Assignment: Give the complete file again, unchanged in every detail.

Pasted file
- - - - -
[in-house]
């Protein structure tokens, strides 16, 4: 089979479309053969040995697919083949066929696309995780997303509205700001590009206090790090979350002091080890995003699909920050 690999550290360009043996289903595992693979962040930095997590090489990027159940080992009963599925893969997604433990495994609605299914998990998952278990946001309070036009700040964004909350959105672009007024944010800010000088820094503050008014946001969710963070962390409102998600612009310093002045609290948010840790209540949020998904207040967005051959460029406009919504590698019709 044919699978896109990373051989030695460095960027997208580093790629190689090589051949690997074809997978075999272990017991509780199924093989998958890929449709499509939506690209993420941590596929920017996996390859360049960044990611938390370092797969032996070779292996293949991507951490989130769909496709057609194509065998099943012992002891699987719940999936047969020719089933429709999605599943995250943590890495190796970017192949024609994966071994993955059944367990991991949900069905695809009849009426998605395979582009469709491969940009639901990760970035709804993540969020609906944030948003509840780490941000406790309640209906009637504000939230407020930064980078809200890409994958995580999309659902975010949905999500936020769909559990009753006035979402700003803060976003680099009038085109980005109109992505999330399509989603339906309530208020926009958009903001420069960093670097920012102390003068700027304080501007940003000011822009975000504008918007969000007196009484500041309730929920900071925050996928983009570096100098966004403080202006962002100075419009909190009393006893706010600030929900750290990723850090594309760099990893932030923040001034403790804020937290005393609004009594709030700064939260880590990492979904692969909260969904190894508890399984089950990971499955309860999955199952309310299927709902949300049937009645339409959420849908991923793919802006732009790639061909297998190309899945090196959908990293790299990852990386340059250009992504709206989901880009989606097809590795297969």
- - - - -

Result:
[in-house]
């Protein structure tokens, strides 16, 4: 089979479309053969040995697919083949066929696309995780997303509205700001590009206090790090979350002091080890995003699909920050 690999550290360009043996289903595992693979962040930095997590090489990027159940080992009963599925893969997604433990495994609605299914998990998952278990946001309070036009700040964004909350959105672009007024944010800010000088820094503050008014946001969710963070962390409102998600612009310093002045609290948010840790209540949020998904207040967005051959460029406009919504590698019709 044919699978896109990373051989030695460095960027997208580093790629190689090589051949690997074809997978075999272990017991509780199924093989998958890929449709499509939506690209993420941590596929920017996996390859360049960044990611938390370092797969032996070779292996293949991507951490989130769909496709057609194509065998099943012992002891699987719940999936047969020719089933429709999605599943995250943590890495190796970017192949024609994966071994993955059944367990991991949900069905695809009849009426998605395979582009469709491969940009639901990760970035709804993540969020609906944030948003509840780490941000406790309640209906009637504000939230407020930064980078809200890409994958995580999309659902975010949905999500936020769909559990009753006035979402700003803060976003680099009038085109980005109109992505999330399509989603339906309530208020926009958009903001420069960093670097920012102390003068700027304080501007940003000011822009975000504008918007969000007196009484500041309730929920900071925050996928983009570096100098966004403080202006962002100075419009909190009393006893706010600030929900750290990723850090594309760099990893932030923040001034403790804020937290005393609004009594709030700064939260880590990492979904692969909260969904190894508890399984089950990971499955309860999955199952309310299927709902949300049937009645339409959420849908991923793919802006732009790639061909297998190309899945090196959908990293790299990852990386340059250009992504709206989901880009989606097809590795297969």